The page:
, , ,

I have the joy of working with a fabulous English Department. Together we have ensured that pupils have a variety of interesting investigations, are encouraged to read and to continue to gain confidence in finding, selecting and using information. And as often as possible, we make sure that pupils have the chance to follow their own interests. It can be challenging for yours truly, but soooo satisfying when you manage to provide resources for a whole class.

This term is a busy one for 2nd year and we didn’t want to squeeze in even more work for pupils and staff; on the other hand it’s important that Library visits continue, that research and reading continues, so we’ve decided to initiate Challenge X across the whole of S2.

Having already run a pilot last year, we decided to make some changes, for example, each class are coming once a fortnight so personal challenges have to be completed mostly at home between each visit. We also ask pupils to identify and read a book that has some sort of connection to their personal challenge – vague but imaginative connections are perfectly fine :-).

The first visits were all about introducing the idea but now we’re onto the second week and things are getting interesting. Classes are recognising this as a chance to follow their own interests, and natural curiosity is exploding all over the place. Some are taking on ideas from the original blog: learning to introduce themselves in British Sign Language, figuring out how to use Hero Machine, exploring countries, creating posters, leaflets and presentations. But what I love are the quirky ideas, pupils stretching their creative muscles rather than sticking with what us old guys come up with. So many new ideas in fact, that we’re adding to the original.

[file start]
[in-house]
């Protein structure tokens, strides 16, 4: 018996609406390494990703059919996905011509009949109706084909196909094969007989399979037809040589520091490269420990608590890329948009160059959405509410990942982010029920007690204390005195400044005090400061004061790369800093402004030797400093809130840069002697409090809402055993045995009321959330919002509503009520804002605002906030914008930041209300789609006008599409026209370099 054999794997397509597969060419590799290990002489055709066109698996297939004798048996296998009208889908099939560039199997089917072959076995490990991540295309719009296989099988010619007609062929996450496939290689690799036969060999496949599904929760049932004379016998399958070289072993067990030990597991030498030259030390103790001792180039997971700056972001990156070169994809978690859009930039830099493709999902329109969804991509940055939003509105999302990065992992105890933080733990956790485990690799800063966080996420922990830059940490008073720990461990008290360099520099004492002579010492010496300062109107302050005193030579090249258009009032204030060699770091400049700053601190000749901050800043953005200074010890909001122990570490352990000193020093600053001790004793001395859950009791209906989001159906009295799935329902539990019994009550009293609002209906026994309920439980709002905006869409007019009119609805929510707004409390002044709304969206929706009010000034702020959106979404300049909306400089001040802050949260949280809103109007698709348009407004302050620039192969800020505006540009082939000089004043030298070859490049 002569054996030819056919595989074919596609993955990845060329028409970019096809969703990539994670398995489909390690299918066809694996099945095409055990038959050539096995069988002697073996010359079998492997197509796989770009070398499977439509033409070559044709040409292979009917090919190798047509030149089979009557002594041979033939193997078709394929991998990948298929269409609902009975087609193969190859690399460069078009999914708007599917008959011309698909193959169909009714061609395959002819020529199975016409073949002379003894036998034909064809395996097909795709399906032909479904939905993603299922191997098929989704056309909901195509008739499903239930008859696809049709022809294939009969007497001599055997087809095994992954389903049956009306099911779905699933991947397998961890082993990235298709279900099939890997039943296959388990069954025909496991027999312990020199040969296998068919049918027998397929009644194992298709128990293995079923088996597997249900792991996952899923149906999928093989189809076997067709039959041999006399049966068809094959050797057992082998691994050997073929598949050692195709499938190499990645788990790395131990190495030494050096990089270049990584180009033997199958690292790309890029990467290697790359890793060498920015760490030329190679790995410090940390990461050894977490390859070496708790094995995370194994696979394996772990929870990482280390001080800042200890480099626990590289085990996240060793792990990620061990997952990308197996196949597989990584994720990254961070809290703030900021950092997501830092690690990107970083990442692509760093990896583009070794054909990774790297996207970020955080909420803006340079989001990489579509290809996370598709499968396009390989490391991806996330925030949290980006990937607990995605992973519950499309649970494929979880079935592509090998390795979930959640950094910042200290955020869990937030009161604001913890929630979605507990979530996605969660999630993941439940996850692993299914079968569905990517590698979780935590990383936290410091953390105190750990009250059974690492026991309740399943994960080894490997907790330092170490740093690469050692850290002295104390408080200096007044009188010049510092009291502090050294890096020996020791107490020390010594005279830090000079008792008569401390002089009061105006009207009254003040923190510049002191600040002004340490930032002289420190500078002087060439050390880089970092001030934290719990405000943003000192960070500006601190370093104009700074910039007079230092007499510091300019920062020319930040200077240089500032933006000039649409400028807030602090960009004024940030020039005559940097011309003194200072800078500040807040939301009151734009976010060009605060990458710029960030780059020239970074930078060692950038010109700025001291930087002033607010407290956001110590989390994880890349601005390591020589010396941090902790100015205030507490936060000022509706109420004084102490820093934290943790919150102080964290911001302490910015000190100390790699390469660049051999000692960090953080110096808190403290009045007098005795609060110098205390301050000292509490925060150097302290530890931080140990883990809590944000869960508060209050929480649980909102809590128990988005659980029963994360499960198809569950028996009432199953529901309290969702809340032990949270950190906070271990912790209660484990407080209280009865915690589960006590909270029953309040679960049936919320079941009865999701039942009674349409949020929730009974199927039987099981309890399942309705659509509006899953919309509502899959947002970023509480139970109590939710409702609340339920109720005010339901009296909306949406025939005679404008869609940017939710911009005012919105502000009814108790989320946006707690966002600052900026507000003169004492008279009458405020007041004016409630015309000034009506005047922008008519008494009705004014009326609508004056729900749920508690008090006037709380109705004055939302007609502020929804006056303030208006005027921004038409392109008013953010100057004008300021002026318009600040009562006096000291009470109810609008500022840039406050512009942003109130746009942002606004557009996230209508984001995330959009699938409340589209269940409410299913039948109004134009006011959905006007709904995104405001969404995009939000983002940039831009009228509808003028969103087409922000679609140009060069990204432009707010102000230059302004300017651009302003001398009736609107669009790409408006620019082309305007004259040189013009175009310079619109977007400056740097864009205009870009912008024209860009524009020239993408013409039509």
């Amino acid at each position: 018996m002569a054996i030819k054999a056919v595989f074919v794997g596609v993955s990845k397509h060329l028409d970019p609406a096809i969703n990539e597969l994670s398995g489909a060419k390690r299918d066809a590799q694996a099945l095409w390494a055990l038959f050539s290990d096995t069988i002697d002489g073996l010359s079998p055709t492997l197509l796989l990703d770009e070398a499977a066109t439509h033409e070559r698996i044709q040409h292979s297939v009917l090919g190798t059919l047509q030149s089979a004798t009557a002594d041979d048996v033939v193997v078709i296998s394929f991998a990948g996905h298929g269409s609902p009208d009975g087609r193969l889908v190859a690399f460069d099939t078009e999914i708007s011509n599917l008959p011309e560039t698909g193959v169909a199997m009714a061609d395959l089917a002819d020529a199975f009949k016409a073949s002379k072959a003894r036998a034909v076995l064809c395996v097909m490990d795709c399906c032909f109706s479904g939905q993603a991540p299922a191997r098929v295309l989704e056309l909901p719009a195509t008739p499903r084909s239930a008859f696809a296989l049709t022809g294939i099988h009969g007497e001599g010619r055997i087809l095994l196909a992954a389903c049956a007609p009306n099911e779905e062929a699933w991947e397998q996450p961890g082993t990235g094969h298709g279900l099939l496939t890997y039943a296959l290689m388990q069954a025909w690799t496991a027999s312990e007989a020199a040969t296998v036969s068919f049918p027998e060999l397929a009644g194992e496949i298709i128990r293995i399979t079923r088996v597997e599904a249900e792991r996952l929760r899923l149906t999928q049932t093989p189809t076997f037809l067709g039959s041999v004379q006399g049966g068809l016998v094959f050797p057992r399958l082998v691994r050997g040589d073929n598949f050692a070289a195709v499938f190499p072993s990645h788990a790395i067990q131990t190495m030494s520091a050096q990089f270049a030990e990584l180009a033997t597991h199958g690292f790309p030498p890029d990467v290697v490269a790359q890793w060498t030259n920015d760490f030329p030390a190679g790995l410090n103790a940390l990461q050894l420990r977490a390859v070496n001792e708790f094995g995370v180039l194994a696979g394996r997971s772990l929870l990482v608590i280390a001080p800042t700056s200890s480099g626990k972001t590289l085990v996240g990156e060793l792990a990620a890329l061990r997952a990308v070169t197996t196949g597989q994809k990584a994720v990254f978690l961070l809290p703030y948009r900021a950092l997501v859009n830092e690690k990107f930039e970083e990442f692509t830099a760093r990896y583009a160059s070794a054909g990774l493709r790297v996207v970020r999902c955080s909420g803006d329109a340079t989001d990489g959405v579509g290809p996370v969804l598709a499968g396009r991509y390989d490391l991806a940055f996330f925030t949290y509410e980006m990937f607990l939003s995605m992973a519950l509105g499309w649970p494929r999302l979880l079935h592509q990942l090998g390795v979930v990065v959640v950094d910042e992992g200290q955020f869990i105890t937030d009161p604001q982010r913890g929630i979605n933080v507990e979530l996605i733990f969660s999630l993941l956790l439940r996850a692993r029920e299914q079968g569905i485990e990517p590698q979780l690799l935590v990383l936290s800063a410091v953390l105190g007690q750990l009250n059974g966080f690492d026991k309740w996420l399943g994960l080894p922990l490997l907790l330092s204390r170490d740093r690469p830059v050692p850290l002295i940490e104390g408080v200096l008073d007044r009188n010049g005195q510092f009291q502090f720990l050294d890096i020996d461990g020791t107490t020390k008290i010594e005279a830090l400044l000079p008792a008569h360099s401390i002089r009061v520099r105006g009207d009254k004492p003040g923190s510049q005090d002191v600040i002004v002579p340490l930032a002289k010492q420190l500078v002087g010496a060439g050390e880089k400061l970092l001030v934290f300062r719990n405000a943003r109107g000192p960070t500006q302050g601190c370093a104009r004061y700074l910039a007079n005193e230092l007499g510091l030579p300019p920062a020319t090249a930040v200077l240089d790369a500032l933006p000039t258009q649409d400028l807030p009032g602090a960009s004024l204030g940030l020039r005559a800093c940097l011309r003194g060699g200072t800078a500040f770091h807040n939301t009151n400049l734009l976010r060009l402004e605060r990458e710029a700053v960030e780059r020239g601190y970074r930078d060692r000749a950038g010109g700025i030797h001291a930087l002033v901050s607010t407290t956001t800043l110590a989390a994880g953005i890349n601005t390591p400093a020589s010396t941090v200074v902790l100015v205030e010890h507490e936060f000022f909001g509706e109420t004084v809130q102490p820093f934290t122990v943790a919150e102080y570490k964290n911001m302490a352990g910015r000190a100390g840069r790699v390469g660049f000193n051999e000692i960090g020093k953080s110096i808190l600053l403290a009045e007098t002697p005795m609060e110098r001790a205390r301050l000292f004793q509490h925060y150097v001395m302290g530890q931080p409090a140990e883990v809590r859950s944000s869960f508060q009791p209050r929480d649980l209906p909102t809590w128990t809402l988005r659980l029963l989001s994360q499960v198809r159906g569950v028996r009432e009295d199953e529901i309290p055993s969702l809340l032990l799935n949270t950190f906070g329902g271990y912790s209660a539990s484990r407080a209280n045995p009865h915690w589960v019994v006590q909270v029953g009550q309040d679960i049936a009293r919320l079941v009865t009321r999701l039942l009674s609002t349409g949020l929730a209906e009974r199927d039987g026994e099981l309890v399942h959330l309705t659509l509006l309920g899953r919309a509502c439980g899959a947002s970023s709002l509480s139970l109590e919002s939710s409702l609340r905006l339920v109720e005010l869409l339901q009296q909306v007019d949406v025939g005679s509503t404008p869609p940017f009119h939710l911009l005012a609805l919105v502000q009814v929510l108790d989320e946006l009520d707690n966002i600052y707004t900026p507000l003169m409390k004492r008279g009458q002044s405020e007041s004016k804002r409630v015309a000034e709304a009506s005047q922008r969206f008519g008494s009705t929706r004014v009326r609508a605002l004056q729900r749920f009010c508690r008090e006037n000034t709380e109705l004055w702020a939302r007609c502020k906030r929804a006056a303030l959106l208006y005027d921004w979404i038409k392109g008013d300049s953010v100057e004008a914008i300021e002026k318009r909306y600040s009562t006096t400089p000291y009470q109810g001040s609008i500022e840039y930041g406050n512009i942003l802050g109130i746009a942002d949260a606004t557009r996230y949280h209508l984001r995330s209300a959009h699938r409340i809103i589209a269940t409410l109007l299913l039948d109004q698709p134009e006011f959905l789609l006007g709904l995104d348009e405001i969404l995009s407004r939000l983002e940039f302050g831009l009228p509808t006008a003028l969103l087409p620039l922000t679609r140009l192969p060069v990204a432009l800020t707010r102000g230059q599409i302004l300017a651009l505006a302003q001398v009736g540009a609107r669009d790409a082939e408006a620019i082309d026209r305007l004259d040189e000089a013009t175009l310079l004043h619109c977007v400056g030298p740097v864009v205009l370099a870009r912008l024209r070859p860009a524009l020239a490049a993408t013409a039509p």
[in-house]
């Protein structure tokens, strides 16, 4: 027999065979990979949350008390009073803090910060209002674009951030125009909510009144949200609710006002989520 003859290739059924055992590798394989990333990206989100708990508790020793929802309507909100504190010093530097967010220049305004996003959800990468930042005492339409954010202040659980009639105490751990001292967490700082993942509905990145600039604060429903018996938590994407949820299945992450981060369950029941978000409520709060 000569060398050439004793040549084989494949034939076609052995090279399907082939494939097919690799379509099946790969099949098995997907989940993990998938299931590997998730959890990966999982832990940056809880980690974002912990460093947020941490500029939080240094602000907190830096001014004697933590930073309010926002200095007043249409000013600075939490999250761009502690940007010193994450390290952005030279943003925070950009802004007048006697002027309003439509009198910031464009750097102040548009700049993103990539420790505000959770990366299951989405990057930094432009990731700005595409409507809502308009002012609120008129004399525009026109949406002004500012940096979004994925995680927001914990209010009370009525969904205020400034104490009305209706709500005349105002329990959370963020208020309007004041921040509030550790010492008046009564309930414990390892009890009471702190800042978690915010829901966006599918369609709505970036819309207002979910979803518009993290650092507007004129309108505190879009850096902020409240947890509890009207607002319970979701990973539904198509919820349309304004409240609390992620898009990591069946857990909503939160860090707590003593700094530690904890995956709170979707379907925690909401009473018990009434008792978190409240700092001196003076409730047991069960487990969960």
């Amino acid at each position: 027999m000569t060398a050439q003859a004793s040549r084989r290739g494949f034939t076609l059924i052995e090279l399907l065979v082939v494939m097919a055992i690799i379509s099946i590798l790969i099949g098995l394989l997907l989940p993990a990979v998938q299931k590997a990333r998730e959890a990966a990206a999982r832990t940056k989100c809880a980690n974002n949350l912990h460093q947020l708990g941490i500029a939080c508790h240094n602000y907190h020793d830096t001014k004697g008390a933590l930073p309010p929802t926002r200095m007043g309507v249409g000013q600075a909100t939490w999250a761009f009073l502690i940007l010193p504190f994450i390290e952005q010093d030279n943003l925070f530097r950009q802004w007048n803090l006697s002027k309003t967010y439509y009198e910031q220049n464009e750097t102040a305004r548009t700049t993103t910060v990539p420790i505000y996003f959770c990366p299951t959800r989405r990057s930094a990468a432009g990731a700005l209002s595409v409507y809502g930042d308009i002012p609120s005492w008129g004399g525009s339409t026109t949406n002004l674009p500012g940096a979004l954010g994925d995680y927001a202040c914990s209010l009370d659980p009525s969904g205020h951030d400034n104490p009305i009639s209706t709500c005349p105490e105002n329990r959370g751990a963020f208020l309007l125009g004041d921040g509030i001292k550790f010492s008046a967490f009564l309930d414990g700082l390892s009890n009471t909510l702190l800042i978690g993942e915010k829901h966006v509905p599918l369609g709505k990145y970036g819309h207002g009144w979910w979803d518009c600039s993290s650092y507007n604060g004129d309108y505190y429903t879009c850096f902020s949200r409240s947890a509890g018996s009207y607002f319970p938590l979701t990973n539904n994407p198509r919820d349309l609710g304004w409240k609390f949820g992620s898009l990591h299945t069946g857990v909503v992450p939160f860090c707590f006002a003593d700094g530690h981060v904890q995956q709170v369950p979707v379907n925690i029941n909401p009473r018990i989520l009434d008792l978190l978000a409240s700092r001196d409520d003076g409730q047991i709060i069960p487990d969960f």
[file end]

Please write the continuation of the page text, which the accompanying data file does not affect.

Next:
One pupil was hunting through world records and was tickled by the greatest number of bounces on a space hopper. For her Weird and Wonderful section she wanted to create her own hopper challenge, and she worked on a plan and rules for the event for the remainder of the period. I thought it was a wonderful idea; from the gleam in her eye, she did too. Unfortunately, I didn’t have a space hopper handy, but it turned out that the English teacher had one under her desk – my reputation for being able to supply anything is now in tatters.

Different class, and another group of pupils is working on the Food Challenge. One of them told me that she wanted to make a model so we passed ideas back and forth until she told me that her uncle was a butcher and was forever telling her about which bits of which animal was on her plate. She’s now creating a model showing which bits of sheep go into a haggis 🙂 Lovely!

Others have the beginnings of an idea and just need a gentle wee shove to make something more compelling out of it. Two boys joked that they should eat large burgers for their Food Challenge. They were obviously expecting a negative reaction; instead I suggested they analysed the ingredients, and figured out whether it was good or bad for their bodies.


Yup, so long as I don’t have to pay for the burgers.

So one is creating an informative poster on the dietary impact and the other a pseudo-advert using the plain truth from his information.

There are so many benefits to this wee programme: learning how to develop and follow through ideas, practising lateral thinking, identifying and expanding on personal interests and existing knowledge, exploring the Library, experimenting with new software, working together, researching, and creating all kinds of excitement while learning.

And of course, more pupils are reading, and more pupils are being enthusiastic about what they’re reading. So far, so good. We’ll keep working on the rest.